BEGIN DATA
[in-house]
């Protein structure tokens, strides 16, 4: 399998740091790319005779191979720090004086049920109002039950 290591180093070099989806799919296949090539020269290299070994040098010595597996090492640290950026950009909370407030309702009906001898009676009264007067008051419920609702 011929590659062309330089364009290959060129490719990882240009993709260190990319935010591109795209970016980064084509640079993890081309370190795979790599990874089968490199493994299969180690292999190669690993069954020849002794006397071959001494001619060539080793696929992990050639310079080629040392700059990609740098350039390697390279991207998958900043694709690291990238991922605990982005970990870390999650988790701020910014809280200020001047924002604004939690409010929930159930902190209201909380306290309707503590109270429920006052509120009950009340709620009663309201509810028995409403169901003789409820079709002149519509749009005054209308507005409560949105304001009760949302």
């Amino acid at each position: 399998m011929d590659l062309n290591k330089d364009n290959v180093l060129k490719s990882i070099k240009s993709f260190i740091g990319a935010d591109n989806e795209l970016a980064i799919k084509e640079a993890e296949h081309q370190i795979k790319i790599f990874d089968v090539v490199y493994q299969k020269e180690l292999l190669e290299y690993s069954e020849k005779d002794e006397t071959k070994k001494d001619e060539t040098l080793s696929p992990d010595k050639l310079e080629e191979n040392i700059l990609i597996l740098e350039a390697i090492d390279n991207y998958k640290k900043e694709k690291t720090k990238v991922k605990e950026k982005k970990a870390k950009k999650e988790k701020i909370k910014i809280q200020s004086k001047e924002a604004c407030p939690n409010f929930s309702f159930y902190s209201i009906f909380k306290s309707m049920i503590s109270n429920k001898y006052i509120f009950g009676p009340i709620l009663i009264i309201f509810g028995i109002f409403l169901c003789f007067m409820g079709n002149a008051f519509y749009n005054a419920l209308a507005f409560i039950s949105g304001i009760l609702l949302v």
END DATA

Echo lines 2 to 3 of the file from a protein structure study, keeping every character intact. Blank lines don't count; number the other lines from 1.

């Protein structure tokens, strides 16, 4: 399998740091790319005779191979720090004086049920109002039950 290591180093070099989806799919296949090539020269290299070994040098010595597996090492640290950026950009909370407030309702009906001898009676009264007067008051419920609702 011929590659062309330089364009290959060129490719990882240009993709260190990319935010591109795209970016980064084509640079993890081309370190795979790599990874089968490199493994299969180690292999190669690993069954020849002794006397071959001494001619060539080793696929992990050639310079080629040392700059990609740098350039390697390279991207998958900043694709690291990238991922605990982005970990870390999650988790701020910014809280200020001047924002604004939690409010929930159930902190209201909380306290309707503590109270429920006052509120009950009340709620009663309201509810028995409403169901003789409820079709002149519509749009005054209308507005409560949105304001009760949302």
């Amino acid at each position: 399998m011929d590659l062309n290591k330089d364009n290959v180093l060129k490719s990882i070099k240009s993709f260190i740091g990319a935010d591109n989806e795209l970016a980064i799919k084509e640079a993890e296949h081309q370190i795979k790319i790599f990874d089968v090539v490199y493994q299969k020269e180690l292999l190669e290299y690993s069954e020849k005779d002794e006397t071959k070994k001494d001619e060539t040098l080793s696929p992990d010595k050639l310079e080629e191979n040392i700059l990609i597996l740098e350039a390697i090492d390279n991207y998958k640290k900043e694709k690291t720090k990238v991922k605990e950026k982005k970990a870390k950009k999650e988790k701020i909370k910014i809280q200020s004086k001047e924002a604004c407030p939690n409010f929930s309702f159930y902190s209201i009906f909380k306290s309707m049920i503590s109270n429920k001898y006052i509120f009950g009676p009340i709620l009663i009264i309201f509810g028995i109002f409403l169901c003789f007067m409820g079709n002149a008051f519509y749009n005054a419920l209308a507005f409560i039950s949105g304001i009760l609702l949302v």